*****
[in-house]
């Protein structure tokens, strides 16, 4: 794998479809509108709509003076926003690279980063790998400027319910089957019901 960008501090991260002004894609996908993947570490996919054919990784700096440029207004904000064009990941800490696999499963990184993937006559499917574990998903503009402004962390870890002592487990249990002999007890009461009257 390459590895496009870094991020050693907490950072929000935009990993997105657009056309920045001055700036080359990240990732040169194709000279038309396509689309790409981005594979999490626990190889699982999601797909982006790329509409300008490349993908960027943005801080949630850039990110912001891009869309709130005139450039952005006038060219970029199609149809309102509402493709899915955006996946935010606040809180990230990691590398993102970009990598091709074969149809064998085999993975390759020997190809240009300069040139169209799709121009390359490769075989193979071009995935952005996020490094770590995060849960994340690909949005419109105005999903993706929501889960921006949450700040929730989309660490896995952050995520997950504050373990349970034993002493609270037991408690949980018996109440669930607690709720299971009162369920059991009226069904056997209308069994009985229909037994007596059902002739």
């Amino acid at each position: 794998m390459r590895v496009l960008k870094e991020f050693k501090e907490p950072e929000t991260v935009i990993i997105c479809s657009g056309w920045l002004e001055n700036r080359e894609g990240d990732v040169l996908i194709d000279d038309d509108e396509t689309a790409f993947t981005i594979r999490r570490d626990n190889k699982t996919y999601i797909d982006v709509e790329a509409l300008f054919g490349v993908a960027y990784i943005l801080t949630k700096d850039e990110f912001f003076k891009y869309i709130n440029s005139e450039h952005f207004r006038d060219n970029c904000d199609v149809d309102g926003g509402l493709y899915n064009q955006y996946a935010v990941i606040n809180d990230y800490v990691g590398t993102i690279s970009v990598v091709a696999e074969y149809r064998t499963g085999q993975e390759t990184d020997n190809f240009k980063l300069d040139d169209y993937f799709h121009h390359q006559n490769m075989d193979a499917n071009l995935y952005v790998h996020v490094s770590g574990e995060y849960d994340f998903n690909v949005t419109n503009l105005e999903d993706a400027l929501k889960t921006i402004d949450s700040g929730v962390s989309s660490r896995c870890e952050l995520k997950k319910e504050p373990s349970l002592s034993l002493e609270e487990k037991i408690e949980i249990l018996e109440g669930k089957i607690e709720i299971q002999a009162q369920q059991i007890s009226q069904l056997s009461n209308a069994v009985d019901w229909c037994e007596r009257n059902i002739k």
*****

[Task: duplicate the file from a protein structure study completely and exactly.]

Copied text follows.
[in-house]
């Protein structure tokens, strides 16, 4: 794998479809509108709509003076926003690279980063790998400027319910089957019901 960008501090991260002004894609996908993947570490996919054919990784700096440029207004904000064009990941800490696999499963990184993937006559499917574990998903503009402004962390870890002592487990249990002999007890009461009257 390459590895496009870094991020050693907490950072929000935009990993997105657009056309920045001055700036080359990240990732040169194709000279038309396509689309790409981005594979999490626990190889699982999601797909982006790329509409300008490349993908960027943005801080949630850039990110912001891009869309709130005139450039952005006038060219970029199609149809309102509402493709899915955006996946935010606040809180990230990691590398993102970009990598091709074969149809064998085999993975390759020997190809240009300069040139169209799709121009390359490769075989193979071009995935952005996020490094770590995060849960994340690909949005419109105005999903993706929501889960921006949450700040929730989309660490896995952050995520997950504050373990349970034993002493609270037991408690949980018996109440669930607690709720299971009162369920059991009226069904056997209308069994009985229909037994007596059902002739």
């Amino acid at each position: 794998m390459r590895v496009l960008k870094e991020f050693k501090e907490p950072e929000t991260v935009i990993i997105c479809s657009g056309w920045l002004e001055n700036r080359e894609g990240d990732v040169l996908i194709d000279d038309d509108e396509t689309a790409f993947t981005i594979r999490r570490d626990n190889k699982t996919y999601i797909d982006v709509e790329a509409l300008f054919g490349v993908a960027y990784i943005l801080t949630k700096d850039e990110f912001f003076k891009y869309i709130n440029s005139e450039h952005f207004r006038d060219n970029c904000d199609v149809d309102g926003g509402l493709y899915n064009q955006y996946a935010v990941i606040n809180d990230y800490v990691g590398t993102i690279s970009v990598v091709a696999e074969y149809r064998t499963g085999q993975e390759t990184d020997n190809f240009k980063l300069d040139d169209y993937f799709h121009h390359q006559n490769m075989d193979a499917n071009l995935y952005v790998h996020v490094s770590g574990e995060y849960d994340f998903n690909v949005t419109n503009l105005e999903d993706a400027l929501k889960t921006i402004d949450s700040g929730v962390s989309s660490r896995c870890e952050l995520k997950k319910e504050p373990s349970l002592s034993l002493e609270e487990k037991i408690e949980i249990l018996e109440g669930k089957i607690e709720i299971q002999a009162q369920q059991i007890s009226q069904l056997s009461n209308a069994v009985d019901w229909c037994e007596r009257n059902i002739k």